Employment Law: 5 tips for November 2020
Writing this as we go into another lockdown, we begin our report for this month with:
1. Covid-19 related Employment issues:
- Breaking News- Further Extension of CJRS ( Coronavirus Job Retention Scheme) – this was meant to end on 31 October, then in December but as at 5 November it has been announced that it will continue until 31 March 2021. Support is the same as in August; – for claim periods running to January 2021, the government pays 80% of wages for hours not worked up to a cap of £2,500 per month, which is more generous than for September and October. Full time and flexible furlough are permitted. The JSS (Job Support Scheme) which was supposed to come into effect of 1 November has been further postponed. Under extended CJRS, support is available for employees who were on the PAYE payroll by the end of 30 October 2020 or who were made redundant after 23 September but re-employed. Full details will be announced on 10 November but in the meantime this link might be helpful https://www.gov.uk/government/publications/extension-to-the-coronavirus-job-retention-scheme/extension-of-the-coronavirus-job-retention-scheme.
- New Coronavirus regulations – The Health Protection (Coronavirus, Restrictions) (England) (No. 4) Regulations 2020 are in force for at least 28 days. They include a prohibition on leaving home and also detail which businesses can stay open. Other regulations on people who must self-isolate came into force on 28 September so that employers cannot allow workers back to work (unless at home, or wherever they are self-isolating). Employers can to be fined from £1,000 to £10,000 if in breach. https://www.legislation.gov.uk/uksi/2020/1045/made/data.pdf
2. Covid-19 related Immigration issues:
- New rules – the final pieces of the UK’s new immigration system were revealed with the publication of changes to the Immigration Rules last month. Changes to sponsored worker routes, including minimum salary and skill level reductions and the abolishing of the advertising requirement, will be in effect from 1 December 2020. Visitor and Student visas are among the other visa types affected. Please see our article on the new immigration system for a comprehensive summary of the changes.
- Covid concessions – Visa holders whose visas expire between 1 November to 30 November 2020 and who are unable to leave the UK, can request additional time to remain in the, known as ‘exceptional assurance’. The request is made by contacting the Home Office Coronavirus Team and providing evidence of being unable to leave the UK.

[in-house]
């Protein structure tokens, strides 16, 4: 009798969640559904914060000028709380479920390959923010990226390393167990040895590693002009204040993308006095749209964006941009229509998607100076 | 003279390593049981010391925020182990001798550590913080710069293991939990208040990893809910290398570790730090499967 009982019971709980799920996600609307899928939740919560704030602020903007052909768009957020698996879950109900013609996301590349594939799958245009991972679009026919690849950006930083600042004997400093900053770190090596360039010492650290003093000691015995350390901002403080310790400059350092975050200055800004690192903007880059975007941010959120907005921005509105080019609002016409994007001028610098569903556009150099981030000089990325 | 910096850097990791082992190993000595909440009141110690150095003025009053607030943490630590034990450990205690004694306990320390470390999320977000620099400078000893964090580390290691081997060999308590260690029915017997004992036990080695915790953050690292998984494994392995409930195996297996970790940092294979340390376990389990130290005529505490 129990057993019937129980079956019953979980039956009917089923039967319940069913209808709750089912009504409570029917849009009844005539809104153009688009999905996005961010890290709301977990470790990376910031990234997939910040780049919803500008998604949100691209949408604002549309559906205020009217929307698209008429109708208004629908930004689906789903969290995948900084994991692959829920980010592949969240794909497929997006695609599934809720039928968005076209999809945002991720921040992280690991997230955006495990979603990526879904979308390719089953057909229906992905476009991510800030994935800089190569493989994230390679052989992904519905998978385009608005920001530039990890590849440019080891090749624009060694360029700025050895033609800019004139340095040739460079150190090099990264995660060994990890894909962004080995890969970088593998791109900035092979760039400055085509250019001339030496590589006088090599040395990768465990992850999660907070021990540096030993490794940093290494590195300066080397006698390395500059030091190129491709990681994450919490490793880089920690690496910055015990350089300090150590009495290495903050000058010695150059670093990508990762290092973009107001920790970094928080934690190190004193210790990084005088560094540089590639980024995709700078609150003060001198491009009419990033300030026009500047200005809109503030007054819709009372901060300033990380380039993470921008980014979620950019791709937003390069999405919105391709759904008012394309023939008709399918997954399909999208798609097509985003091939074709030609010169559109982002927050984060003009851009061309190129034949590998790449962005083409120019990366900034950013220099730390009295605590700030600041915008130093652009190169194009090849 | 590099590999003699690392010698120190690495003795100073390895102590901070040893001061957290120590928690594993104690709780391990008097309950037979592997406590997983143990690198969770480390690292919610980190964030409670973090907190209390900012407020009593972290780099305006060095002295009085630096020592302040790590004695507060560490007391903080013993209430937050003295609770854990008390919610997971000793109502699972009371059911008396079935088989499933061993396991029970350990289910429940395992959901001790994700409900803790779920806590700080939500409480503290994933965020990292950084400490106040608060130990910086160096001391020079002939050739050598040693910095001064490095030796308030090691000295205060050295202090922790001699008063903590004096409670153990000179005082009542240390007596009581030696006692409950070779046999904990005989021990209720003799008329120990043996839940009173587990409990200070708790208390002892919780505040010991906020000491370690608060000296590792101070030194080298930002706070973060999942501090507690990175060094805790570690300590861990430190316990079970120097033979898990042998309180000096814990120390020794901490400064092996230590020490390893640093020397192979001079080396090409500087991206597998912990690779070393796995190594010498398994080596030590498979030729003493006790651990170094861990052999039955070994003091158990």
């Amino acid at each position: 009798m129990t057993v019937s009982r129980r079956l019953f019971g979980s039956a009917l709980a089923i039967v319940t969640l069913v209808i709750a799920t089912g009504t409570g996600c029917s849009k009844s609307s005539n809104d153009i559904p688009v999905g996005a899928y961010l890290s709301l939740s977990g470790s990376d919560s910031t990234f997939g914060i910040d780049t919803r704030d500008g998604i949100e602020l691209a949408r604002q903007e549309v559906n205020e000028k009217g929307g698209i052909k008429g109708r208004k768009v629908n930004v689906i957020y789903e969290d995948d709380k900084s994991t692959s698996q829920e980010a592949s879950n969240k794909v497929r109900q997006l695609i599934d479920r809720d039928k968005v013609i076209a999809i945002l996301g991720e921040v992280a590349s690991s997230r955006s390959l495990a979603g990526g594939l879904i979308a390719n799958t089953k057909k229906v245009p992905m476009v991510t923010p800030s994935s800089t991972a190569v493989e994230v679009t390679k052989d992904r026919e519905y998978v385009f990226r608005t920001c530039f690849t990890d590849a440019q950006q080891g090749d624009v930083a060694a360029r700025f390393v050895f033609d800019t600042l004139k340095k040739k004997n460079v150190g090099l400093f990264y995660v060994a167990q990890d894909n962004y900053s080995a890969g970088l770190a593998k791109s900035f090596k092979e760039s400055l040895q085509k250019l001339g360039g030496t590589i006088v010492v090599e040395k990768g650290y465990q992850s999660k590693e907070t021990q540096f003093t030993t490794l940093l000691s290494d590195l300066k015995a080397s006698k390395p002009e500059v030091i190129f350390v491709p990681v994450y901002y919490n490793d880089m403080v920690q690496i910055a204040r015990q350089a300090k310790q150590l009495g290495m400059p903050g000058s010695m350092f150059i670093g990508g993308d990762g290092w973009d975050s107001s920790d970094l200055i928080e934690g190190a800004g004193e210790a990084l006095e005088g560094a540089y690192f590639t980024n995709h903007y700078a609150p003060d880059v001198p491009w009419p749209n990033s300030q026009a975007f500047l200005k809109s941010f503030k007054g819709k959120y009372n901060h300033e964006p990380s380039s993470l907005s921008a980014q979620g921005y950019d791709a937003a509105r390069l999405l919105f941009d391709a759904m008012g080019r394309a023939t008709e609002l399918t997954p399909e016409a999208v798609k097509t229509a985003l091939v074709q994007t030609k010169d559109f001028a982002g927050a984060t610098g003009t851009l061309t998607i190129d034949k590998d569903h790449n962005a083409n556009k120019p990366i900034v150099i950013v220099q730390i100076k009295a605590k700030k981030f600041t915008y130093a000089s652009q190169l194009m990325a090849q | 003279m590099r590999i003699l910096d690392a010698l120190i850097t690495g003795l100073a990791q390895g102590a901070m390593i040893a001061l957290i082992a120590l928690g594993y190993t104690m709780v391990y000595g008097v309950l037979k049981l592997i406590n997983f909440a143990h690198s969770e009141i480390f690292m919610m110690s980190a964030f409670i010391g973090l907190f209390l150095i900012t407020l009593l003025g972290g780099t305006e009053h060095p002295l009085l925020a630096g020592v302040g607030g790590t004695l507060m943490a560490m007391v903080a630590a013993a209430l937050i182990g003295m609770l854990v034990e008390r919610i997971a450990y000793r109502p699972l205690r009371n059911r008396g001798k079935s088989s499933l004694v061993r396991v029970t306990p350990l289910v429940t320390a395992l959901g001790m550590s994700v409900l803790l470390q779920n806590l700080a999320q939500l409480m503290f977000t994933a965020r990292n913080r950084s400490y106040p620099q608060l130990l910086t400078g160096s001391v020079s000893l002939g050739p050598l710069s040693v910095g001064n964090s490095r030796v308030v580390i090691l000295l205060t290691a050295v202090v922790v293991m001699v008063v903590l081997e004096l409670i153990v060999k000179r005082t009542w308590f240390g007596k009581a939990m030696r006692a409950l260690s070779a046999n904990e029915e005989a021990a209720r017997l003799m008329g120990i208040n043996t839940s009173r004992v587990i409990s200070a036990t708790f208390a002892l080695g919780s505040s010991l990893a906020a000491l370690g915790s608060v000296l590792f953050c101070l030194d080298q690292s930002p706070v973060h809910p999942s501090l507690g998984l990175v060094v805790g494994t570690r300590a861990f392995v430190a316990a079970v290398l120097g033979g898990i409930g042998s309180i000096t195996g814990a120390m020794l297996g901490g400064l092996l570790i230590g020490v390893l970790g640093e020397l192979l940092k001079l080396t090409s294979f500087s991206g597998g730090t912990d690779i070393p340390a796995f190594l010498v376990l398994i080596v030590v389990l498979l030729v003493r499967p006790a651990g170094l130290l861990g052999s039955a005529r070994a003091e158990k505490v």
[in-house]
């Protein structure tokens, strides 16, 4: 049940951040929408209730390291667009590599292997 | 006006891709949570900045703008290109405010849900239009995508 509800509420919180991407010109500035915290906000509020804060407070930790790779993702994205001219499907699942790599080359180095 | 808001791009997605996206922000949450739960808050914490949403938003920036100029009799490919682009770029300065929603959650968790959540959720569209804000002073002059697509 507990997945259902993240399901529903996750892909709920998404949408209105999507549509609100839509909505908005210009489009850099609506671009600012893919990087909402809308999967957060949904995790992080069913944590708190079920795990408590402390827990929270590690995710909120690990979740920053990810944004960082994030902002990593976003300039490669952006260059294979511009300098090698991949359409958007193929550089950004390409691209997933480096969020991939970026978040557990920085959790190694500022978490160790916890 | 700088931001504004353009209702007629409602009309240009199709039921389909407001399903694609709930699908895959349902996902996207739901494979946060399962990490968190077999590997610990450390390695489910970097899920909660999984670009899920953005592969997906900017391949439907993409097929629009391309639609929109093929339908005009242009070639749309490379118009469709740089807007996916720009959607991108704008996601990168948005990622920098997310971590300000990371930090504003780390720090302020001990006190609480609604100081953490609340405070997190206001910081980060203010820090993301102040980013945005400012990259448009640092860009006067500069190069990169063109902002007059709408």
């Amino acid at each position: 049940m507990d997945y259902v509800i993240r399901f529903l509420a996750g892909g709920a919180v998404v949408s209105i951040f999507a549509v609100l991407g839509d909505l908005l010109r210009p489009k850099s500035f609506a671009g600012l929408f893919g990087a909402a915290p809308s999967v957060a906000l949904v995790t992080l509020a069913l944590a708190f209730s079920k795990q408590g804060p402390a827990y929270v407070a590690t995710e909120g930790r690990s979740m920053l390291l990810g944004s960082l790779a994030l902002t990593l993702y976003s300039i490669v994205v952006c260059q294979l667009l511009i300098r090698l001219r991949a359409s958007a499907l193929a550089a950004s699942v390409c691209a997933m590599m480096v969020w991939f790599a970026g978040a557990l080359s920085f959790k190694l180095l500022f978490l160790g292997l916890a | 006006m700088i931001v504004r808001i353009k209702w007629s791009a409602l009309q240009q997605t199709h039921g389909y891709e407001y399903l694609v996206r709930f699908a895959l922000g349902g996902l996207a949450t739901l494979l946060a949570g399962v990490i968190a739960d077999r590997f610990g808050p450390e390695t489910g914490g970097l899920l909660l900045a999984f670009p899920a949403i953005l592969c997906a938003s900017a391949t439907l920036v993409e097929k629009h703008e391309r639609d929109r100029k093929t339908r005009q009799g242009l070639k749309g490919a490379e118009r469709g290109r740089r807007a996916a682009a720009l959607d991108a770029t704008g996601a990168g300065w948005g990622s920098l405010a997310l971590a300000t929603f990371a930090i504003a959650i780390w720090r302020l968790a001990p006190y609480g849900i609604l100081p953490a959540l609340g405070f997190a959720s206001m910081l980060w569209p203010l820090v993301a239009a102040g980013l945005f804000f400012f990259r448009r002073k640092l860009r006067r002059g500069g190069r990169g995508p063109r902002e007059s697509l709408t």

- To settle in the UK, under most immigration routes applicants must not have been absent from the UK for more than 180 days in any 12-month period during the qualifying period for settlement. The qualifying period is usually 5 years or 3 years. Under the new immigration rules coming into force on 1 December 2020, absences due to the global pandemic will not count towards the 180-day limit on absences in any 12-month period. For further information please see our article Update on Coronavirus and UK Immigration.
Employment issues (not Covid-19 related)
- Public Sector Exit Payments – for exits on or after 4 November 2020, there is a cap of £95,000 on exit payments, even if the terms were agreed before that date. This applies to all types of severance payments, such as statutory redundancy payments (but SRPs cannot be reduced), ex gratia sums or voluntary exit payments, employer pension contributions including any top ups, any shares/share options or payments in lieu of notice which exceed a quarter of the employee’s salary. https://www.legislation.gov.uk/uksi/2020/1122/made/data.pdf
- Acas Early Conciliation rule changes – from 1 December 2020, the one month period for conciliation (which can be extended by a further 2 weeks with the parties’ agreement) is changing. It will be a 6 week period with no further extension.
- What does long term effect mean in disability discrimination? The EAT has upheld a tribunal decision that said that an employee suffering from paranoid delusions in 2013 (which affected his sleep, attendance and time keeping at work) was not disabled for the purposes of the Equality Act 2010, when it came to dismissing him in 2017. This was because he could not show that there had been any substantial adverse effects on him that lasted or were likely to last 12 months in the intervening period, even though the delusions began again before his dismissal (Sullivan v Bury Street Capital Ltd).